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Priscilla Lernihan with her daughter, Sophie Rynne. Photograph by John Kelly
Priscilla Lernihan with her daughter, Sophie Rynne. Photograph by John Kelly

A ‘living hell’ pregnancy

A debilitating and sometimes life-threatening condition became the focus of international attention after the Duchess of  Cambridge’s battle with Hyperemesis Gravidarum (HG) during  her pregnancies. Dan Danaher spoke with Clare Champion staff member Priscilla Lernihan about her own experience with HG

Priscilla Lernihan shares a common experience with Kate Middleton. Both of them suffered from Hyperemesis Gravidarum (HG) but Priscilla would rather not be able to draw any comparison with the royal family member’s experience of the condition.

Speaking about the “living hell” she endured during her pregnancy, Priscilla underlines the importance of early diagnosis in the treatment of HG. Her daughter, Sophie, will be 12 in August. A devoted mother to her, Priscilla says she could not have coped with a repeat of her HG experience with another pregnancy.

“If I had known back then what I know now, it would have been a very different experience. I was lucky to have a healthy, beautiful baby girl, Sophie, at the end of it, for which I am very grateful.

“I can state categorically that HG prevented me from having any more children. I know I could not survive that experience again. The fact that people doubted that you could be that sick forces you into a terribly lonesome place,” she says.

The Ennis woman’s experience began three and a half weeks into her pregnancy. She didn’t realise she was pregnant at the time but once it was confirmed on December 3, 2003, she had to rest in bed.

She had the following week off as holidays. However, she never left the house that week, except to go to a health shop to see if they could give her something to cure what she thought was morning sickness. Her knowledge of HG was limited at the time, apart from hearing a story about a sister of a friend who was “allergic to being pregnant”. Her mother, Biddy, hadn’t heard about it either.

“HG never stopped until I had my daughter,” she recalls.
Priscilla was first admitted to hospital when she was seven and a half weeks pregnant. At this stage, she couldn’t eat anything without vomiting it straight back up. Around Christmas week, she had got so weak she couldn’t sit up and started speaking in a nonsensical manner.

Describing it as “morning, noon and night sickness”, she attended her GP and ended up being hospitalised from December 27, 2003 until January 13, 2014 at University Hospital Galway (UHG), where she couldn’t eat a morsel of food.

She travelled to UHG with a black scarf tied around her head to keep the sunlight out of her eyes. Her husband Kevin declared at the time, “everyone will think I have kidnapped you and you are trying now to escape”.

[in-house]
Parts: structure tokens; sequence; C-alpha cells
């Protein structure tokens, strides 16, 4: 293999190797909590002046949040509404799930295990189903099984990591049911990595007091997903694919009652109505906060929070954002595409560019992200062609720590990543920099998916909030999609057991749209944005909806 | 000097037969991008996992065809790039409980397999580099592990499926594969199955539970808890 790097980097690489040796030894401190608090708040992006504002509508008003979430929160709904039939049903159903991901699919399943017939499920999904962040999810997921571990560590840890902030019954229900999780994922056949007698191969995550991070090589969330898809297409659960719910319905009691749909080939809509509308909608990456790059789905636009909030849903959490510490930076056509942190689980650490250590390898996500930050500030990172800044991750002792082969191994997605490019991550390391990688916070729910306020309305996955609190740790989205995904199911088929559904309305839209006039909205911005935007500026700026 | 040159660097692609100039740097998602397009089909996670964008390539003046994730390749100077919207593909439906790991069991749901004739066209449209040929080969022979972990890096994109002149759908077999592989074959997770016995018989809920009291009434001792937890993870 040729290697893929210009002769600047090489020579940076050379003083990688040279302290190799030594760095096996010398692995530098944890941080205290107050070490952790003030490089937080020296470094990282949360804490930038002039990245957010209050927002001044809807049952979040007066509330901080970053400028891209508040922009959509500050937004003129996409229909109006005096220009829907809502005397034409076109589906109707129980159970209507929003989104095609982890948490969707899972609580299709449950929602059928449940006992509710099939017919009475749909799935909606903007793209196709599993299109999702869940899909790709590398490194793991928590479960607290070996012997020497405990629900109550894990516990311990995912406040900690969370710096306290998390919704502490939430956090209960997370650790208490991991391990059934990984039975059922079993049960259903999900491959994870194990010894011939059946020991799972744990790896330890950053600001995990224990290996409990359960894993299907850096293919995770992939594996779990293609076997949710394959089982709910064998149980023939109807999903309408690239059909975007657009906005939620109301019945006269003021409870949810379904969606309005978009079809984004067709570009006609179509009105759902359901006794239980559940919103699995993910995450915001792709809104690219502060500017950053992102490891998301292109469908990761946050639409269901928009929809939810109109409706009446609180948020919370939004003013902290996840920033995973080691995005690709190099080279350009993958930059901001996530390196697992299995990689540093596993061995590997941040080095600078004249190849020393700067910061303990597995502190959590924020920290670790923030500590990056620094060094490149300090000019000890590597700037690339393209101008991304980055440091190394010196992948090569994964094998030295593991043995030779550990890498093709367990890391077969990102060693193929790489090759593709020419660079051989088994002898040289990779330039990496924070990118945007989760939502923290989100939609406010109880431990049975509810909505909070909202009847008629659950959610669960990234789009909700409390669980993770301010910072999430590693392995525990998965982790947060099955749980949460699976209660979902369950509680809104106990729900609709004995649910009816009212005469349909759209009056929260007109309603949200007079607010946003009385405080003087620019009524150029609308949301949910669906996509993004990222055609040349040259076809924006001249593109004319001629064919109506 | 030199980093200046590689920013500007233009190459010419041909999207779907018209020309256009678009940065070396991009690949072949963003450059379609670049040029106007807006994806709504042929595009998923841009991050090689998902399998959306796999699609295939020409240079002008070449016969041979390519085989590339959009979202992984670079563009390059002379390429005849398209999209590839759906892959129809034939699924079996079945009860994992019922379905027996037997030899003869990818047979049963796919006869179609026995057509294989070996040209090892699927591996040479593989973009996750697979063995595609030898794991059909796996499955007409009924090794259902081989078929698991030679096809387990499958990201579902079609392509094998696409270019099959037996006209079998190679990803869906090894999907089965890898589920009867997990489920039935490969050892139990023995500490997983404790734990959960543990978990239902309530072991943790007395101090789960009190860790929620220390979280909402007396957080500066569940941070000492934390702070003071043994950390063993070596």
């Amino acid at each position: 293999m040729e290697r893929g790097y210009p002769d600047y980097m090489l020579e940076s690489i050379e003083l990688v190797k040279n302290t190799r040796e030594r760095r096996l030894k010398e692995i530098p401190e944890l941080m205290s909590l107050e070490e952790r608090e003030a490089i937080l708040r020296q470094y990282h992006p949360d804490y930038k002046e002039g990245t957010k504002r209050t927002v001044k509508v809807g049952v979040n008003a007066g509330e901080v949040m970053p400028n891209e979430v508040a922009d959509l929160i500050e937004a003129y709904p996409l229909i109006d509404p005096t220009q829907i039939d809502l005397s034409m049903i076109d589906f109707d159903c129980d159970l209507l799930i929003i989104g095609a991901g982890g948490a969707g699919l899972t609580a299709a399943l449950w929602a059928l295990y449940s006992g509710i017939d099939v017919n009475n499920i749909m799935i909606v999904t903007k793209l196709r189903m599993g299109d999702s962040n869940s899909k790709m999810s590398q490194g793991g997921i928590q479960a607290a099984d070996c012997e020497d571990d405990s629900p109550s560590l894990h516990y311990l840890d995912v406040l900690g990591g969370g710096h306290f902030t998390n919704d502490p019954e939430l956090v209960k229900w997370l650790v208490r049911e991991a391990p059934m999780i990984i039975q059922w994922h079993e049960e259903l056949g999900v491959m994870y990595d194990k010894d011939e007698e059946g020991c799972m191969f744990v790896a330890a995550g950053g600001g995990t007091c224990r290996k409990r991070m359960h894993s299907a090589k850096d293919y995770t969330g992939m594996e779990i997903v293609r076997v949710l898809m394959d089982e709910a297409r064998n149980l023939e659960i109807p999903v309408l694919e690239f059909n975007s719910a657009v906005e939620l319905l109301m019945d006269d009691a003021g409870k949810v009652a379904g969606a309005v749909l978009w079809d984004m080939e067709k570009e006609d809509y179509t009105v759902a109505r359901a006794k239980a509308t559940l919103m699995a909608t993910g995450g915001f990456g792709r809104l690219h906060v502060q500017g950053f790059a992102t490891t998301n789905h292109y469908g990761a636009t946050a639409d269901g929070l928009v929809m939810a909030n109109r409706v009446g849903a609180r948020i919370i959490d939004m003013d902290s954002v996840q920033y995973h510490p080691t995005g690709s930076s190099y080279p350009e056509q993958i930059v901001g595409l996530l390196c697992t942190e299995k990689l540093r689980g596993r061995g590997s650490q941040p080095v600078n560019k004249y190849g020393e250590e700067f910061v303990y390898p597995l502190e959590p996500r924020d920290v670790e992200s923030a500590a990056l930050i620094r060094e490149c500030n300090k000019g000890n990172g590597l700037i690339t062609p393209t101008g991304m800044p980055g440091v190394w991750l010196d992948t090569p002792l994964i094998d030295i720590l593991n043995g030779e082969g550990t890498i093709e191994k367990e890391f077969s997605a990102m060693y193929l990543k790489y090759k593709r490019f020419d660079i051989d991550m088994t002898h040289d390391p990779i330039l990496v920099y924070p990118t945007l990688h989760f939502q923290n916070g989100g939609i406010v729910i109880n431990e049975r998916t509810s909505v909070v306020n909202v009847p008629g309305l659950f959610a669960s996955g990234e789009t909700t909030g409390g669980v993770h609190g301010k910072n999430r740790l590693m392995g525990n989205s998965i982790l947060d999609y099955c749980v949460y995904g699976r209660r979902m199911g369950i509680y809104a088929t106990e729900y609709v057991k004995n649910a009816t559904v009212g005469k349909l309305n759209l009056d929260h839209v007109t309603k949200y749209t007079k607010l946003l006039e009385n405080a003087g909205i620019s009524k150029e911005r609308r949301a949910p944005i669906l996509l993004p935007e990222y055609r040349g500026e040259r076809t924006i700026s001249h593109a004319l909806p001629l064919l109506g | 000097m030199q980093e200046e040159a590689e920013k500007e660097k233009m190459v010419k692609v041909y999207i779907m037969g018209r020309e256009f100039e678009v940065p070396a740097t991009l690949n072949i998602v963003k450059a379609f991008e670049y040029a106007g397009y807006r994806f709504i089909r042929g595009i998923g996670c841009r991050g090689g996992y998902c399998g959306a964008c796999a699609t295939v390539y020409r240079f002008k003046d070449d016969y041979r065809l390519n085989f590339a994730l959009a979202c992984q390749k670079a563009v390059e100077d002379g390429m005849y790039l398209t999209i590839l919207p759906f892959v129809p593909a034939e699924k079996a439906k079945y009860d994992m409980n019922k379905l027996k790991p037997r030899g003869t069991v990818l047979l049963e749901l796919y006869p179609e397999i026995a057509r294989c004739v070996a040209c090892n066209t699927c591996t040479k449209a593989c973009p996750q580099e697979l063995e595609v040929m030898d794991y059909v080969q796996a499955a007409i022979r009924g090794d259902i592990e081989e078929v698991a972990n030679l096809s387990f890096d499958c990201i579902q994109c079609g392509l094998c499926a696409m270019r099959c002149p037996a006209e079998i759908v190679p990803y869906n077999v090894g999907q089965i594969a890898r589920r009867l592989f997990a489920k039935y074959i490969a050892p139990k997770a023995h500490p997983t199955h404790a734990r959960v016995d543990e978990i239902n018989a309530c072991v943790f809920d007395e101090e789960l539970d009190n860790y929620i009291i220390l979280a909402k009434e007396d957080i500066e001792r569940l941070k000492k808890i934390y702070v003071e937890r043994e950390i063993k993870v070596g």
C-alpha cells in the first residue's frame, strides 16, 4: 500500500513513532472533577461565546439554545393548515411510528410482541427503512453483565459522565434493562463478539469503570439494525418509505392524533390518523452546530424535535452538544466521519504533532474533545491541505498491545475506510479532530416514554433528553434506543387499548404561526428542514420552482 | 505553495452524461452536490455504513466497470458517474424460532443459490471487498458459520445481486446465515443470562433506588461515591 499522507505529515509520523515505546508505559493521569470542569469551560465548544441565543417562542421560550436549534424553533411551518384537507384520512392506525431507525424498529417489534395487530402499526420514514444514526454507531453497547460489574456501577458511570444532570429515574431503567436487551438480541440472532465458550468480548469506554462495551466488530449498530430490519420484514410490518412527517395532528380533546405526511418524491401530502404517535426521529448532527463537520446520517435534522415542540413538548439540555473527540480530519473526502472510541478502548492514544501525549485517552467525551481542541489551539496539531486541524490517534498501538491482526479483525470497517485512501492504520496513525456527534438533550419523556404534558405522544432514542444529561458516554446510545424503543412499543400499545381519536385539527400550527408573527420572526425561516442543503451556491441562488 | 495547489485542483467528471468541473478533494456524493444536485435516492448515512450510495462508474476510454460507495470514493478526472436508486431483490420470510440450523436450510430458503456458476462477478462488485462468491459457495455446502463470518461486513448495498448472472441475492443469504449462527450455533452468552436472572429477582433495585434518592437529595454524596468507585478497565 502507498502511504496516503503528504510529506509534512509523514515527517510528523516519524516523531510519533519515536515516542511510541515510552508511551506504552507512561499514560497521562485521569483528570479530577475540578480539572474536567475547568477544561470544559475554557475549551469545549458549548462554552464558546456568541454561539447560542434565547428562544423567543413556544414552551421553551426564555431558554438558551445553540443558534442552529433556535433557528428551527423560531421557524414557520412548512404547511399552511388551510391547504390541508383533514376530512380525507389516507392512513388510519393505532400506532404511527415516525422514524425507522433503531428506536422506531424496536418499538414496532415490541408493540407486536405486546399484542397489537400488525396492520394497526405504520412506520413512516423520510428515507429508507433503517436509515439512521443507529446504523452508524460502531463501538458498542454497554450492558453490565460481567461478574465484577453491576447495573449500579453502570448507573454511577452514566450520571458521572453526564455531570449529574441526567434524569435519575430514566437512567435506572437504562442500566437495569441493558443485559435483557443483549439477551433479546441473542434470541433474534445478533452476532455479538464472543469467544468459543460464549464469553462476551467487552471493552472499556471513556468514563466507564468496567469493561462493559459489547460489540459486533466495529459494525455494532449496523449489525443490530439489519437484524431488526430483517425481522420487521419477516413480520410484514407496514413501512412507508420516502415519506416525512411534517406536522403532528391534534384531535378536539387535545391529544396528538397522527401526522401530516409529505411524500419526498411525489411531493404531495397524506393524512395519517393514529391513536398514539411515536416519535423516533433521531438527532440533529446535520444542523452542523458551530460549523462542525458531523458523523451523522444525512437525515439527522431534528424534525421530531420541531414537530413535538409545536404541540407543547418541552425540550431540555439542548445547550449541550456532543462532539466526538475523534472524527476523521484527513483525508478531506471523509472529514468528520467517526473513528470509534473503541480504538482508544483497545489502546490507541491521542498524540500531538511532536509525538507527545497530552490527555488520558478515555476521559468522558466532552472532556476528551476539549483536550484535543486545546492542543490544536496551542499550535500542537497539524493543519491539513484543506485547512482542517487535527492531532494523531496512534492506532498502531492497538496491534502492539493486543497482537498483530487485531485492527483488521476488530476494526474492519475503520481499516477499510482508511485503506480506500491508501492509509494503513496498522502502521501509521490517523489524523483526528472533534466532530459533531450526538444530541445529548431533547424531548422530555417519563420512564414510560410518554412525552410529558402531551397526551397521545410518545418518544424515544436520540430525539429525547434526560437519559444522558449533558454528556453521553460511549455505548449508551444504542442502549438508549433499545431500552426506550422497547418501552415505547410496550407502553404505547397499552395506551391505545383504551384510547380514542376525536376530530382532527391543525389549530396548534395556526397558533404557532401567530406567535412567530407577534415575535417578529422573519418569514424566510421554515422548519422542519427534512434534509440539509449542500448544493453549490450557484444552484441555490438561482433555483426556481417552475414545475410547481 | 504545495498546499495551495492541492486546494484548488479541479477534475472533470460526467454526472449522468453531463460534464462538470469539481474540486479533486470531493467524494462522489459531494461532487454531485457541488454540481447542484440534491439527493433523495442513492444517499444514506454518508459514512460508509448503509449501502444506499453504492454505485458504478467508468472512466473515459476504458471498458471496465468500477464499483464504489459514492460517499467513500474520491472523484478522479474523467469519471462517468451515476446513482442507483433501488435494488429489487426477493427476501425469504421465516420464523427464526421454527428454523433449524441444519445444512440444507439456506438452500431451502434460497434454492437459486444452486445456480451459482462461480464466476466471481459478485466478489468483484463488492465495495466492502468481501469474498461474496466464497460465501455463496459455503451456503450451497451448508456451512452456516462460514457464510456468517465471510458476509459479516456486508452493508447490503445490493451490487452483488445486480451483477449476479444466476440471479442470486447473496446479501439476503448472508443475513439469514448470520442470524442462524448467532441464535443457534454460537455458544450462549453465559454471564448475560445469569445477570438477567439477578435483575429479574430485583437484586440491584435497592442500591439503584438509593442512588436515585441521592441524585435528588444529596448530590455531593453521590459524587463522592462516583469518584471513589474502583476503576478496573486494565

When they got to UHG, Kevin kept propping her up on a chair in the waiting room as she continued to fall to one side. At this stage, she couldn’t stand daylight, tolerate any kind of noise or even swallow her own saliva.

“It didn’t matter whether I ate something or didn’t, I threw up anyway. Smells, food, moving, television, everything would set me off.

“The worst part of HG is the emotional damage and the isolation. While some of the symptoms may be similar to morning sickness, there is no comparison between HG and morning sickness.

“My kidneys threatened to fail and doctors were considering putting a tube up my nose and feeding me directly into my stomach. I would have died if I didn’t have my parents and Kevin. I used to wake from my sleep to get sick.

“Kevin couldn’t cook or eat while I was in the house. I tasted food twice – when I was eating it and when it came back up,” she recalls.
HG was officially confirmed as the cause by a consultant gynaecologist at the end of January.

During her first hospital stint, she lost a stone in weight and three and a half stone in three months. She can joke now that she was probably lighter when she was nine months pregnant than what she is now, but it was no laughing matter at the time. Her diagnosis wasn’t of any real assistance to her because no medic could guarantee when her condition would end. For some people it can last 14 or 20 weeks, or some can experience it throughout their pregnancy.

“I never thought about having a baby. I thought about getting sick all the time. I remember asking at one of the consultant appointments would the baby be ok. The consultant assured me the baby would be fine.”

She describes HG as the “worst type of food poisoning”, which lasted in her case for 37 and half weeks, around the clock.
The only relief she got was while she was on a drip in hospital, when she didn’t feel so dehydrated. However, even this couldn’t stop her from getting sick. Vitamins and minerals were also administered through a drip and her blood pressure was dangerously low on several occasions.